Sherry is the best-known liquor produced by Spain; in fact, all of the world’s sherry comes from a small triangle-shaped region in the southern area of Spain called Andalusia. But it’s not the only spirit the country produces. Spain’s other liquors are usually highly regional and may be hard to find in the U.S. A wine importer specializing in Spanish vintages or a liquor store with a large international stock may be your best bets.
Technically speaking, sherry is a fortified wine — that is, extra alcohol is added to it during the fermentation and aging process. Sherries are aged in barrels and blended with vintages of differing ages to produce a specific, uniform product. Different aging techniques produce different types of sherry. Dry and briny fino should be chilled and served with salty snacks, olives, artichokes and asparagus. Light and bright manzanilla should also be chilled, and pairs well with seafood. Amontillado sherry has a nutty quality that matches well with mushrooms, and with pork and chicken and fish dishes. The dry oloroso style complements pork belly, red meat and game. Sherry can also be sweet; this style is served as a dessert wine.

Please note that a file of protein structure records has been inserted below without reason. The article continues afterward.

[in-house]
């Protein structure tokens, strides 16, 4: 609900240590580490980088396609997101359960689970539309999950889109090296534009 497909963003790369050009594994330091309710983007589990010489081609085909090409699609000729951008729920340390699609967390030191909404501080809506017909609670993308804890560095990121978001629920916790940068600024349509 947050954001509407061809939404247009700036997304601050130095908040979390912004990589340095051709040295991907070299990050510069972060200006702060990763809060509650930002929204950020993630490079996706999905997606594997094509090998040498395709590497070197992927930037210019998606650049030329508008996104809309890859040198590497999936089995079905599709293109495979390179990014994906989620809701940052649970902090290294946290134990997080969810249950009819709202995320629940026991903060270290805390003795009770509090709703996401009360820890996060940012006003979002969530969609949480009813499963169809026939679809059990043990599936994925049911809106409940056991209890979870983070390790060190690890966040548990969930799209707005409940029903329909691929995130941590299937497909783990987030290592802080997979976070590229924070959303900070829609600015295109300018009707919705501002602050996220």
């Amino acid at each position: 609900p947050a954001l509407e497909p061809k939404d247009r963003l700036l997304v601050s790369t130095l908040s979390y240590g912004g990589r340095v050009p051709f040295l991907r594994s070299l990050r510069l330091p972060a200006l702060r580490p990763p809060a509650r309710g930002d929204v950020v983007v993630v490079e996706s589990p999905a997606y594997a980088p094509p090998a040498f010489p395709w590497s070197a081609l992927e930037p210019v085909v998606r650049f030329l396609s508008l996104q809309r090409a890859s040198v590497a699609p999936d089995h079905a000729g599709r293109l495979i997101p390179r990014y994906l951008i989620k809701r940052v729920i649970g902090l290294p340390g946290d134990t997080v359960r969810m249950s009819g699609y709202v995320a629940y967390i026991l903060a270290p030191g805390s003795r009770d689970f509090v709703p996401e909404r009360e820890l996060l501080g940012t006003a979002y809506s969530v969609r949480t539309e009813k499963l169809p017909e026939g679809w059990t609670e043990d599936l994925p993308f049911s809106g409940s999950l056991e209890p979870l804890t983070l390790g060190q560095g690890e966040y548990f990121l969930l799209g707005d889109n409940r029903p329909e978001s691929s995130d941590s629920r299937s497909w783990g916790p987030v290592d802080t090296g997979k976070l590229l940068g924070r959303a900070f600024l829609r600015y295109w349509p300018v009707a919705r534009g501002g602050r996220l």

Anis, as the name implies, is the Spanish version of a licorice-flavored liquor more familiarly known as anisette. Anis del Mono, the most well-regarded variety, is produced in Catalonia. Use it mixed with water or in any cocktail where you would feature anisette; you can also try it as a substitute for pastis or even absinthe.
Orujo is a distilled liquor produced in the northern Spanish region of Galicia from grape skins; in this respect it is similar to grappa. The South American liquor pisco was developed as a replacement for Spanish orujo, and the latter can be used in cocktails as a pisco substitute.
Gin Xoriguer originates on the Spanish island of Menorca. This was a favored stop for British sailors, and they brought their taste in liquor with them. A single distillery in Menorca imports juniper berries and combines them with alcohol distilled from grapes to produce this unique artisanal twist on gin. It can be used in the same manner as any other gin, as in a martini or gin and tonic. Serve these gin cocktails with smoked salmon and sliced cucumbers, shrimp or satay.
Rum is most closely associated with the Caribbean, but several varieties are produced in Spain as well — in fact, there is some evidence that rum production began on the Spanish peninsula first. The best-known brand, Ron Palido Montero, is a premium rum produced in a single distillery in Motril, Spain. This rum is produced by traditional means from sugar cane; it is golden in hue, medium in body and smooth in taste. Spanish rums can be used in the same manner as other quality rums. Serve with fine chocolate for a classy dessert course.
References and ResourcesWine Enthusiast: Sherry Bomb
The Kitchn: Why Sherry Is So Extraordinary
Spanish Wines: Licor de Orujo
CocktailDB.com: Anis del Mono
Pisco Bar: Pisco -- What It Is and Why We Drink It
Gin Xoriguer: Origins
Rum Gallery: Montero Gran Reserva
G&T July: Foods to Enjoy with Gin and Tonic
Difford's Guide: The Hidden History of Spanish Rum